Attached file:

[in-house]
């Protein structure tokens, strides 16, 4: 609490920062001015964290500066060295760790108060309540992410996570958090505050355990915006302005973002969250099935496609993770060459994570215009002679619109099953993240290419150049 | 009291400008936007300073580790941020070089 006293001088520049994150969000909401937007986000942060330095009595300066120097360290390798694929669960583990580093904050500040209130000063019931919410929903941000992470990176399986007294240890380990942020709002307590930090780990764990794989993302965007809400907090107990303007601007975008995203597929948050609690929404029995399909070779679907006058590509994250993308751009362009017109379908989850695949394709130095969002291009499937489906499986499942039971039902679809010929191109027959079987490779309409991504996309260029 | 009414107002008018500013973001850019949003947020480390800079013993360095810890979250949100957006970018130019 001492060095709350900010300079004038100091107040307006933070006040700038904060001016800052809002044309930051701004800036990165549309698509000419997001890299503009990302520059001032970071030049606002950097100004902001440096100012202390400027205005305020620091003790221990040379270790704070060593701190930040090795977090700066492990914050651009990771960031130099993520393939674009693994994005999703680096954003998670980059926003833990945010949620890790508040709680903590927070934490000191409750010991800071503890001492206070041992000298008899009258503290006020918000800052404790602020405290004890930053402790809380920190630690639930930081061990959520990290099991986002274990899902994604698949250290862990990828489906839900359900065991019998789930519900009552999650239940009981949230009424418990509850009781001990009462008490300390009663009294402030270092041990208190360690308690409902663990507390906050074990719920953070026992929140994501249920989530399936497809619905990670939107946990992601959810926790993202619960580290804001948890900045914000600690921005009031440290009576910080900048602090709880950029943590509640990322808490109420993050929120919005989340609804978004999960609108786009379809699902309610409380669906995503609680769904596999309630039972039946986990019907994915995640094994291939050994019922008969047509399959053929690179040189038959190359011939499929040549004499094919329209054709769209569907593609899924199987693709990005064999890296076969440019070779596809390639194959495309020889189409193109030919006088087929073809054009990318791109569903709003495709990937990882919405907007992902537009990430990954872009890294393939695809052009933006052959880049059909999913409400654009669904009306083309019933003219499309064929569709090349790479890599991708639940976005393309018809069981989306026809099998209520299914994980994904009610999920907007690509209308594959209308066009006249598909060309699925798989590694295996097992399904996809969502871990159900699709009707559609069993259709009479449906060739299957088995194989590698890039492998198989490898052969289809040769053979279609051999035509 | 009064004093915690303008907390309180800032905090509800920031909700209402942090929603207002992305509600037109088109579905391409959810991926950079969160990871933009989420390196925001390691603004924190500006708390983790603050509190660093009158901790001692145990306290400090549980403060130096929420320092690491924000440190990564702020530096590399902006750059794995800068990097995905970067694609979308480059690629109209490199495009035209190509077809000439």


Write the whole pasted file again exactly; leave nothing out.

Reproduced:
[in-house]
């Protein structure tokens, strides 16, 4: 609490920062001015964290500066060295760790108060309540992410996570958090505050355990915006302005973002969250099935496609993770060459994570215009002679619109099953993240290419150049 | 009291400008936007300073580790941020070089 006293001088520049994150969000909401937007986000942060330095009595300066120097360290390798694929669960583990580093904050500040209130000063019931919410929903941000992470990176399986007294240890380990942020709002307590930090780990764990794989993302965007809400907090107990303007601007975008995203597929948050609690929404029995399909070779679907006058590509994250993308751009362009017109379908989850695949394709130095969002291009499937489906499986499942039971039902679809010929191109027959079987490779309409991504996309260029 | 009414107002008018500013973001850019949003947020480390800079013993360095810890979250949100957006970018130019 001492060095709350900010300079004038100091107040307006933070006040700038904060001016800052809002044309930051701004800036990165549309698509000419997001890299503009990302520059001032970071030049606002950097100004902001440096100012202390400027205005305020620091003790221990040379270790704070060593701190930040090795977090700066492990914050651009990771960031130099993520393939674009693994994005999703680096954003998670980059926003833990945010949620890790508040709680903590927070934490000191409750010991800071503890001492206070041992000298008899009258503290006020918000800052404790602020405290004890930053402790809380920190630690639930930081061990959520990290099991986002274990899902994604698949250290862990990828489906839900359900065991019998789930519900009552999650239940009981949230009424418990509850009781001990009462008490300390009663009294402030270092041990208190360690308690409902663990507390906050074990719920953070026992929140994501249920989530399936497809619905990670939107946990992601959810926790993202619960580290804001948890900045914000600690921005009031440290009576910080900048602090709880950029943590509640990322808490109420993050929120919005989340609804978004999960609108786009379809699902309610409380669906995503609680769904596999309630039972039946986990019907994915995640094994291939050994019922008969047509399959053929690179040189038959190359011939499929040549004499094919329209054709769209569907593609899924199987693709990005064999890296076969440019070779596809390639194959495309020889189409193109030919006088087929073809054009990318791109569903709003495709990937990882919405907007992902537009990430990954872009890294393939695809052009933006052959880049059909999913409400654009669904009306083309019933003219499309064929569709090349790479890599991708639940976005393309018809069981989306026809099998209520299914994980994904009610999920907007690509209308594959209308066009006249598909060309699925798989590694295996097992399904996809969502871990159900699709009707559609069993259709009479449906060739299957088995194989590698890039492998198989490898052969289809040769053979279609051999035509 | 009064004093915690303008907390309180800032905090509800920031909700209402942090929603207002992305509600037109088109579905391409959810991926950079969160990871933009989420390196925001390691603004924190500006708390983790603050509190660093009158901790001692145990306290400090549980403060130096929420320092690491924000440190990564702020530096590399902006750059794995800068990097995905970067694609979308480059690629109209490199495009035209190509077809000439």